mental travels of a Chinese-American Hijabi from Arizona.
When I told people I was moving to China, and their jaws dropped, I internally shook my head from what I thought was an overreaction.
After all, I thought, I’ve lived in Nanjing to some degree for about a cumulative year.
And I had relatives, a job and a husband. What more could I ask for? I was used to the weather, the culture (mostly — off days result in a lot of unhappy sniffling in a corner), the people and the job.
But at 22 years old, no summer-camp-esque experience to jet-start me into meeting new people, I have discovered that I am entirely reliant on my husband and relatives to introduce me to new people.
And although I truly appreciate all the help, somehow I feel a lack of autonomy in choosing with whom I’d like to befriend and get to know.
It reminds me a little of when my mom once told me,
"Once you get married, your friends life will disappear. You either become friends with your husband’s friends, or you husband will become friends with your friends’ husbands. That, or a mix of both. And it’s a miracle if you ever find the perfect couple match for both of you."
And to some extent, what with jettisoning off halfway across the world, I’m beginning to find that a little true.
OK — a LOT true.
I’ve been in Nanjing for 10 days or so now, and I’ve met some new people. But entirely through my husband. And it breaks my heart because I know he’s trying hard to ease me into his lifestyle and his friends.
But as an introvert (and particularly so, as I’m feeling fairly displaced with this realization of a lack of friends), I get wiped out very easily and particularly so with making sure I act correctly within the associated cultural nuances.
When it comes down to it, I get along with them, I enjoy their presence and their conversation. But somehow, something key is just missing.
And even though, knowing myself, I much prefer simply being home and sleeping, reading or thinking to myself, I also know that I need a few English-speaking friends that I’ve made in my own time, in my own terms, in my own awkward way, to feel fully at home back here in Nanjing.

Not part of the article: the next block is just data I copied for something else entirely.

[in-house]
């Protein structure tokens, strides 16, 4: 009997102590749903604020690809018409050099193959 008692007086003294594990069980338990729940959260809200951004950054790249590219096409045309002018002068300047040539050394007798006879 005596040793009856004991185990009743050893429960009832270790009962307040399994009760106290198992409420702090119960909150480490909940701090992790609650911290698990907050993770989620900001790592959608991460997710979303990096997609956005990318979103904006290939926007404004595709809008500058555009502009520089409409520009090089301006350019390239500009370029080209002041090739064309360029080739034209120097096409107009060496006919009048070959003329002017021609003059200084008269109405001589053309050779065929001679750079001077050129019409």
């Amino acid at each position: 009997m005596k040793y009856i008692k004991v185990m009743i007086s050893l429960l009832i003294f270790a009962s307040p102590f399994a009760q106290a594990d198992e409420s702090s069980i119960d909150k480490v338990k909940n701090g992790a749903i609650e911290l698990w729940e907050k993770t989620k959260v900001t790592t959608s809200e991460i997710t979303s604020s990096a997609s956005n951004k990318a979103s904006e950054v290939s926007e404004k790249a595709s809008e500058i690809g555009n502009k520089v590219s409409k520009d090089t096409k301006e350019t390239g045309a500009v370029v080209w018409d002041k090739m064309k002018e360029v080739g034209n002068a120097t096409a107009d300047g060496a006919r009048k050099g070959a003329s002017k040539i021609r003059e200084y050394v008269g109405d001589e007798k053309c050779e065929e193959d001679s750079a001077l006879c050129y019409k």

It’s not to say that I don’t like and enjoy my husband’s friends on their own, but somehow it’s just not the same as finding someone I like within my own context.
Once I start working. InshaAllah.@1 month ago with 3 notes
1. Death brings out the best in people.
2. When someone tells you your hijab takes away your beauty, you must laugh. If your beauty is so fragile a mere scarf can take it away, why would you want it?
3. Talking over death is like stitching over a wound. At first it hurts, but then it starts to heal.
4. Going out to see a sad movie, even by yourself, is what you need sometimes.
5. In prayer, Allah reveals the deepest parts of you. The parts you forgot about, or put away in hiding.
6. The joy of a stranger calling you sister is worth a thousand times the joy of cute shorts or a pretty dress.
7. When you say it enough, Salaam Alaykum can sound like hello.
8. Ringing up friends is more important than sleep, or exams, or jobs when they are sad and alone.
9. Mama only wants what is best for you. Be patient. She was to you.
10. Spiritual talks until 4am are sometimes more than okay. They are important. And sometimes they keep you up for fajr.
11. Hearing Salaam on a bad day is as good as coming back to your hometown.
12. Words in people’s native languages are as close to jannah as we get in this world.
13.When you see your friends faces after a long drought of their company is enough to make you tell them you love them. You should tell them this more often.
14. You should tell the people you love, that you love. Sometimes we don’t get the chance. Don’t waste your own.
15. It’s okay to cry. It is love, it is. I have spent the last three years trying to get over her, not letting myself cry. When I did, I realised it did not make me weak, it made me human. And I was created to be human."